Increased tourism in Antarctica is causing scientists, political leaders and tourist companies to question what policies should protect the continent, and how.

That was video of tourists in Antarctica from YouTube.

Voice of America highlights how much tourism has grown in Antarctica:

“Antarctica is becoming more accessible than ever before. It has become the ‘it’ place to visit for adventure tourists. The 2007--2008 tourism season set records with more than 46,000 tourists making the journey to Antarctica. This is more than 20 times the number from 1983.”
(Voice of America)

An April 6 conference in Washington brought together the members of the Antarctic Treaty--400 diplomats from 47 countries-- to decide what to do about Antarctic eco-tourism.

Australia’s ABC brings us this recording of US Secretary of State Hillary Clinton at the conference:

“We have submitted a resolution that would place limits on landings from ships carrying large numbers of tourists. We have also proposed new requirements for lifeboats on tourist ships to make sure they can keep passengers alive until rescue comes.  And we urge greater international cooperation to prevent discharges from these ships that will further degrade the environment around the Antarctica.” (ABC Australia)

The Telegraph points out the problem with making resolutions via the Antarctic Treaty:

“As many of the tourist ships that operate in Antarctica are registered in countries that are not members of the Antarctic Treaty, they are not subject to any decisions made and so can get away with having less stringent safety regulations.” (The Telegraph)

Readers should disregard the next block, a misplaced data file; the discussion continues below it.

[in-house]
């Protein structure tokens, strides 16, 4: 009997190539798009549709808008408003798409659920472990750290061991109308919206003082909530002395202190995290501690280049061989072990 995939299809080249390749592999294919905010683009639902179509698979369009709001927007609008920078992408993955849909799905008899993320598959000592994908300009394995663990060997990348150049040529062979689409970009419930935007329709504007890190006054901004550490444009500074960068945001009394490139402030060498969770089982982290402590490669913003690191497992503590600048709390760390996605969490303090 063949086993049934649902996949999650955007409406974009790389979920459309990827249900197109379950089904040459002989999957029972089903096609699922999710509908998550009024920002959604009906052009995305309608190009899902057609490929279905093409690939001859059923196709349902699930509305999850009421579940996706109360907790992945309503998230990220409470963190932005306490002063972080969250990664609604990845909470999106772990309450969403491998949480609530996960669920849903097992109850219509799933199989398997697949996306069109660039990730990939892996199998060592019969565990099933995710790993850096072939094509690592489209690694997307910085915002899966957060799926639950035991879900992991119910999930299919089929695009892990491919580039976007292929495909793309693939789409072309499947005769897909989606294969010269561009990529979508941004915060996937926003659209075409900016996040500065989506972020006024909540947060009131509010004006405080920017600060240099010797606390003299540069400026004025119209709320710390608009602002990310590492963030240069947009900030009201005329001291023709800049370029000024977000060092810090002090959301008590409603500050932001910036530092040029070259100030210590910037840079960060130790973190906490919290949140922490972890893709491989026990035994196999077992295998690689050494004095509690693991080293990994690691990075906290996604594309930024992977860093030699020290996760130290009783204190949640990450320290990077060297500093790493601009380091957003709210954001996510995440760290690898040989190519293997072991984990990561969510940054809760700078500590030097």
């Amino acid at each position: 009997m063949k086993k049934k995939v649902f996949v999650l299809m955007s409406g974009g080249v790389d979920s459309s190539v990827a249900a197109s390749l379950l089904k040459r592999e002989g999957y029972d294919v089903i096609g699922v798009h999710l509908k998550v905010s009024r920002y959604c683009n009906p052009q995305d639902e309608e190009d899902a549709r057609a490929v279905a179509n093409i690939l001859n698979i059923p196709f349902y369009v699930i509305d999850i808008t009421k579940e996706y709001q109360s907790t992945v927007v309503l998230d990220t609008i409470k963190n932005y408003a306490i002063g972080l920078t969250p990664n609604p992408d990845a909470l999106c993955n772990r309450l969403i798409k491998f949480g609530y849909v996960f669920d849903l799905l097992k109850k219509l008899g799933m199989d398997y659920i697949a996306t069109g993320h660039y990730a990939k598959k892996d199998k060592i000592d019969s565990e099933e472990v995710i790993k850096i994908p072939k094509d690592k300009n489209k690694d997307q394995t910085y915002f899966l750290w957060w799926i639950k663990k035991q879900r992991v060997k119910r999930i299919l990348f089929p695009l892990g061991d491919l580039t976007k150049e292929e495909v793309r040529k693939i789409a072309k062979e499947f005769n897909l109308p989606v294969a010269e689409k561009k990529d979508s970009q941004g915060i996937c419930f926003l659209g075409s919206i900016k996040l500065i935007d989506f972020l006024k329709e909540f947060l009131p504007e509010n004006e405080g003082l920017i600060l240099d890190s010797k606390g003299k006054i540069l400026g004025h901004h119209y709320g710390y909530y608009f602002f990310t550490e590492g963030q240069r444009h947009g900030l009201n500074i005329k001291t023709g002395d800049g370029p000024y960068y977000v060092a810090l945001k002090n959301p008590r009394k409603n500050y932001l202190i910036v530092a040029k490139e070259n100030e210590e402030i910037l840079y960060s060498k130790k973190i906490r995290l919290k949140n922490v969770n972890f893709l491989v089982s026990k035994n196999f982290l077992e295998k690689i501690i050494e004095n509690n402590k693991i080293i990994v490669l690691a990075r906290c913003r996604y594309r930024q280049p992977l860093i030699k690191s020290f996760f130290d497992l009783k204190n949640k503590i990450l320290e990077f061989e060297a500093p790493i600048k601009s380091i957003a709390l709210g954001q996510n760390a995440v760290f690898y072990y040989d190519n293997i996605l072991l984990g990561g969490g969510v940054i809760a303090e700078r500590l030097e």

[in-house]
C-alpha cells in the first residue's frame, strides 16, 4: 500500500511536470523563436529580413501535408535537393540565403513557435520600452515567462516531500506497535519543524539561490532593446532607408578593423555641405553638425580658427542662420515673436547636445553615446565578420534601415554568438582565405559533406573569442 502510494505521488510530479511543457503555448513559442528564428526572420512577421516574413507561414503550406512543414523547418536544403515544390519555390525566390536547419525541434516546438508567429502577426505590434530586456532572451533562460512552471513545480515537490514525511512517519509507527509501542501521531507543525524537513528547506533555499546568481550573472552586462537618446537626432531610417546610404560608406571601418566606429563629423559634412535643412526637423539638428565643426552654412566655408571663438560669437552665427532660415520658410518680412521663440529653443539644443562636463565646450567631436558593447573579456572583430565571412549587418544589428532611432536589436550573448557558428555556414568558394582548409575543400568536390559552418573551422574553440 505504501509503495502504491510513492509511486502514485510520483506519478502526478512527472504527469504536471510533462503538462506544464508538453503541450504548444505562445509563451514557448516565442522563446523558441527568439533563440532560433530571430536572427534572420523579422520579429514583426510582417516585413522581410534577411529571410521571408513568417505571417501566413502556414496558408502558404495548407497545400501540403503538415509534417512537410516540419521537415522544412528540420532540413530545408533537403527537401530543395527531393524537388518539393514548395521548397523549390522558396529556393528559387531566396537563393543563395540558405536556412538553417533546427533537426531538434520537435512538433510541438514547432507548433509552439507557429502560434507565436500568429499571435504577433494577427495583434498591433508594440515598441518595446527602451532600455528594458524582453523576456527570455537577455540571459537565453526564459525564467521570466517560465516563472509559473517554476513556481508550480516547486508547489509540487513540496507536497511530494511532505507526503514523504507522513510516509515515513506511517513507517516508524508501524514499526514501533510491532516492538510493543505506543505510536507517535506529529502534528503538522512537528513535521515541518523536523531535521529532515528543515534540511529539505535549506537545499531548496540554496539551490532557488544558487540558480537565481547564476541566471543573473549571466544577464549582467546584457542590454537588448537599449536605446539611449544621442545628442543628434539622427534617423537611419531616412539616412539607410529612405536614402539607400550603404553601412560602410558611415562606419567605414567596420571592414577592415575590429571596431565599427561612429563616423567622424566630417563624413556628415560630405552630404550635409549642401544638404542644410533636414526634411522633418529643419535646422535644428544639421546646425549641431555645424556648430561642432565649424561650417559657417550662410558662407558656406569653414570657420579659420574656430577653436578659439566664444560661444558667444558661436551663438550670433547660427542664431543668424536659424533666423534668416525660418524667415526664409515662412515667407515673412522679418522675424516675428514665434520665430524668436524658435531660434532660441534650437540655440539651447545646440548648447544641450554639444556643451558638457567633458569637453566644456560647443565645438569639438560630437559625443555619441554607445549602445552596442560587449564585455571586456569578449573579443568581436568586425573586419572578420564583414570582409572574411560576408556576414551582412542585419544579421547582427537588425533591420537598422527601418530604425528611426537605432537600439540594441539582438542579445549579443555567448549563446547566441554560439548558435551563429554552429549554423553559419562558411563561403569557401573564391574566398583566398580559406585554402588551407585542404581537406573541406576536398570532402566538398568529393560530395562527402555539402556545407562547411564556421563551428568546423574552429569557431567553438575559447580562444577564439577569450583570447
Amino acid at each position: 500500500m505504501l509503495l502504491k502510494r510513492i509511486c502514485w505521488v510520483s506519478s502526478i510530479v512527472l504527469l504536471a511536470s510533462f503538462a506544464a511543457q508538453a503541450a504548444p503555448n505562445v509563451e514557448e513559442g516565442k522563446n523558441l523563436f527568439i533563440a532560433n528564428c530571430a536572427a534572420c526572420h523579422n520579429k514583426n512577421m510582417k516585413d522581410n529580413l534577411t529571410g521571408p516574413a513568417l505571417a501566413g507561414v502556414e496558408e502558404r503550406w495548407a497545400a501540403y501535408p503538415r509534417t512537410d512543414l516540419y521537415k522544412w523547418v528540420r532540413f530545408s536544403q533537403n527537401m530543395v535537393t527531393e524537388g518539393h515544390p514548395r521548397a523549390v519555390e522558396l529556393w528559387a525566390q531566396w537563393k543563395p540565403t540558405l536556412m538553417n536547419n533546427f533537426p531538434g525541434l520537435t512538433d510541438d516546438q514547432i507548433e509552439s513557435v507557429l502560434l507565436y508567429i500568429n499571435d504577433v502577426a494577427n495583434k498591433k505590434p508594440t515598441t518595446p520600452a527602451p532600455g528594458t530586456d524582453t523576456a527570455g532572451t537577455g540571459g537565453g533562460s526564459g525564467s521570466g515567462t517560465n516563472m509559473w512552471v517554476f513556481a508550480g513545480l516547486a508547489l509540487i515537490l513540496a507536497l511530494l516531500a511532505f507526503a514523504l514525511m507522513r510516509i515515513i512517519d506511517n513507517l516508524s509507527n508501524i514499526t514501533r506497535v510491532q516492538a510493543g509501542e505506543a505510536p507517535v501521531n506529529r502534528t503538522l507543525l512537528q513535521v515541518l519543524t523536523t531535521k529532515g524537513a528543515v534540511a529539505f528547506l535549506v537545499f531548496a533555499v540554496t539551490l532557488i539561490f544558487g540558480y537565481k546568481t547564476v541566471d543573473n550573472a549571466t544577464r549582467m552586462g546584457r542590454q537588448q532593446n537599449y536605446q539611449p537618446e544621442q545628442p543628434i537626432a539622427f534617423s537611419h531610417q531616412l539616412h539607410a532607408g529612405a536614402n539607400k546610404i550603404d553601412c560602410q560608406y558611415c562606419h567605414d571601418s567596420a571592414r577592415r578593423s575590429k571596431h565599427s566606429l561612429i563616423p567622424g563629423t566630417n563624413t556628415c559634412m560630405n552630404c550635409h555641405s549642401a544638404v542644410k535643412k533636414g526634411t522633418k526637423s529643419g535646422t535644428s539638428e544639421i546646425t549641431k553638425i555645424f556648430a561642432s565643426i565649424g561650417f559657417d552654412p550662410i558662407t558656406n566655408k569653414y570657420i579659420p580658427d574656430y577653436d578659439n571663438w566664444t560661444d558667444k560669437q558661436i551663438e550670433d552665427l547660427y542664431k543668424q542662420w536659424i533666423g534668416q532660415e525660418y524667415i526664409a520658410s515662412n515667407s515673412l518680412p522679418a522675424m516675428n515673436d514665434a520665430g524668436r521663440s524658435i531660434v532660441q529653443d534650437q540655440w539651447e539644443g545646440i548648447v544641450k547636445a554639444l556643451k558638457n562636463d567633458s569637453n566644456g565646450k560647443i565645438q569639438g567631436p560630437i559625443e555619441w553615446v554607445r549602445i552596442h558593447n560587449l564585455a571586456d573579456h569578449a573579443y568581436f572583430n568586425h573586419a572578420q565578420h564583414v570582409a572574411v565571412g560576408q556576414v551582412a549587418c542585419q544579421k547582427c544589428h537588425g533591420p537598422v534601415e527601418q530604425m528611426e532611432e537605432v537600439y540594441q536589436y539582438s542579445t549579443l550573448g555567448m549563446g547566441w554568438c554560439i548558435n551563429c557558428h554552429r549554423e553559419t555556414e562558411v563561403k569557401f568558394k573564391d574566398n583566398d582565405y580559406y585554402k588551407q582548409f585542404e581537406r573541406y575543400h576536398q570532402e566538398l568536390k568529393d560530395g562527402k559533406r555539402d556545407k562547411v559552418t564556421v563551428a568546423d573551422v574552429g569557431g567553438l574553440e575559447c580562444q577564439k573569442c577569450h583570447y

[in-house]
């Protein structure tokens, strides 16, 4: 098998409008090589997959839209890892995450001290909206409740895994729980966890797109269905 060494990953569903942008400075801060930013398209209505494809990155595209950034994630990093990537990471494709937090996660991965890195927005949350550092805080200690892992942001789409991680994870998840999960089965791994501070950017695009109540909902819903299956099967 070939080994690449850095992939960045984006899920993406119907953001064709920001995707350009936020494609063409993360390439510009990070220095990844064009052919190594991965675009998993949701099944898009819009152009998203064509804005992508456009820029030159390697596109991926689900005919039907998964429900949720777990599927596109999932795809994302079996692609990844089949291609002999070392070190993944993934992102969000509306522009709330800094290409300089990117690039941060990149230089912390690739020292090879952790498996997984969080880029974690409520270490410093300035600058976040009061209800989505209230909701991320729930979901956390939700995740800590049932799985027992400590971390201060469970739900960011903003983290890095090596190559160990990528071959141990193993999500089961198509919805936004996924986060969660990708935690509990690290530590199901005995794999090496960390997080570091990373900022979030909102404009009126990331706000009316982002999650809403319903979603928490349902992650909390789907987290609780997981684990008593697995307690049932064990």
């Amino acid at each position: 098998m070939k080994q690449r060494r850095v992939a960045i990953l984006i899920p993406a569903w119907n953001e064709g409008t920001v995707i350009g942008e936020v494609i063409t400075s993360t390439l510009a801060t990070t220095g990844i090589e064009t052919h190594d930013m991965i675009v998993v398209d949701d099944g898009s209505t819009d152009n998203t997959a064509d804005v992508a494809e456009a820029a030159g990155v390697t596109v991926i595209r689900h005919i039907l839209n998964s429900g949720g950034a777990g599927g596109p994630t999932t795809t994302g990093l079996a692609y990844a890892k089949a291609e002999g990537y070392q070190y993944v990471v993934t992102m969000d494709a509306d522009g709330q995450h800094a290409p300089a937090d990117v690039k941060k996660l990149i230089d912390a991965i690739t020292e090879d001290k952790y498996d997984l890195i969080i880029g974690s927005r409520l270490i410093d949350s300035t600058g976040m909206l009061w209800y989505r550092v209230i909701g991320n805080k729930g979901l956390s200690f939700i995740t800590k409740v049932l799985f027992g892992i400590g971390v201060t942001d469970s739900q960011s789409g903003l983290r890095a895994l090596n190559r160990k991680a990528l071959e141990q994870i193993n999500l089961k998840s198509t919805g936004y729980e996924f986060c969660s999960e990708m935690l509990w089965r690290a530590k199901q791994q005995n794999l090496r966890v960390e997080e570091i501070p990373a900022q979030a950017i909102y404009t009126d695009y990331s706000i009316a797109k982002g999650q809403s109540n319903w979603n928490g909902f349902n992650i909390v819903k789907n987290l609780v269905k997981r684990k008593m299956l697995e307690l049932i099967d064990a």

The Telegraph also reminds us of the damaging accidents that have occurred:

“At the end of 2007, 154 passengers and crew … were forced to abandon ship after an iceberg ripped a hole in the side of their 2,400 ton cruise ship the M/S Explorer and it sank, leaking oil into the ocean. The passengers spent six hours shivering in lifeboats in temperatures of -5C after the Liberian-registered cruise ship sank 75 miles north of Antarctic coast.” (The Telegraph)

The Australian brings us this perspective from an owner of a tour company, who said:

“… tourist ships were an ‘easy target’ for international condemnation. ‘The Antarctic is a region that requires great care, but it is important they (the proposed reforms) cover government vessels as well as commercial vessels to be appropriate…’” (The Australian)

The New York Times asks:

“…How to strike a balance between appreciating the natural world through firsthand experience and protecting it by staying away — and staying at home?" (The New York Times)

So do you think it’s possible to allow tourism in Antarctica and to protect it at the same time? How should regulations be enforced?

We invite you to share your thoughts and ocmments with us at Newsy.com, and please be sure to check out our sources.

I’m Syed Shabbir for Newsy.com, where multiple perspectives help provide the real story.

Earth Day at the End of the World

by
0
Transcript
Apr 22, 2009